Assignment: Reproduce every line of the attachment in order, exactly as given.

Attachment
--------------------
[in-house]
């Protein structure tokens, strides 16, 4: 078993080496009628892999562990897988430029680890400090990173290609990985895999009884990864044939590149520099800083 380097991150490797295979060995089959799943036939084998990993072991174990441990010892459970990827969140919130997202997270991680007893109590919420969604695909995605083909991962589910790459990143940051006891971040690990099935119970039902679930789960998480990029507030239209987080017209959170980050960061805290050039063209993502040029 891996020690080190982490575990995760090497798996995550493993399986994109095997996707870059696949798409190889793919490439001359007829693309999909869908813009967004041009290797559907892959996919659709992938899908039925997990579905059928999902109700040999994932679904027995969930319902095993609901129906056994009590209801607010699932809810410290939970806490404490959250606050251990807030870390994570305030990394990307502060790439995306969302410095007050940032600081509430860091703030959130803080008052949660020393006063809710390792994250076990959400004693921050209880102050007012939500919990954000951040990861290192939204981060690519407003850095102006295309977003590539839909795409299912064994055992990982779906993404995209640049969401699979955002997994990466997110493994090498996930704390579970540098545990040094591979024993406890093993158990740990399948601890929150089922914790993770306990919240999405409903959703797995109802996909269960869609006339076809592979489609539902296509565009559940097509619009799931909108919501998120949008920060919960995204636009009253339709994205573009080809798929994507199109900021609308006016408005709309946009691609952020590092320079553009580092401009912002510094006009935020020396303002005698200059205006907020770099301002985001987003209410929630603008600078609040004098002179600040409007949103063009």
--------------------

[in-house]
């Protein structure tokens, strides 16, 4: 078993080496009628892999562990897988430029680890400090990173290609990985895999009884990864044939590149520099800083 380097991150490797295979060995089959799943036939084998990993072991174990441990010892459970990827969140919130997202997270991680007893109590919420969604695909995605083909991962589910790459990143940051006891971040690990099935119970039902679930789960998480990029507030239209987080017209959170980050960061805290050039063209993502040029 891996020690080190982490575990995760090497798996995550493993399986994109095997996707870059696949798409190889793919490439001359007829693309999909869908813009967004041009290797559907892959996919659709992938899908039925997990579905059928999902109700040999994932679904027995969930319902095993609901129906056994009590209801607010699932809810410290939970806490404490959250606050251990807030870390994570305030990394990307502060790439995306969302410095007050940032600081509430860091703030959130803080008052949660020393006063809710390792994250076990959400004693921050209880102050007012939500919990954000951040990861290192939204981060690519407003850095102006295309977003590539839909795409299912064994055992990982779906993404995209640049969401699979955002997994990466997110493994090498996930704390579970540098545990040094591979024993406890093993158990740990399948601890929150089922914790993770306990919240999405409903959703797995109802996909269960869609006339076809592979489609539902296509565009559940097509619009799931909108919501998120949008920060919960995204636009009253339709994205573009080809798929994507199109900021609308006016408005709309946009691609952020590092320079553009580092401009912002510094006009935020020396303002005698200059205006907020770099301002985001987003209410929630603008600078609040004098002179600040409007949103063009």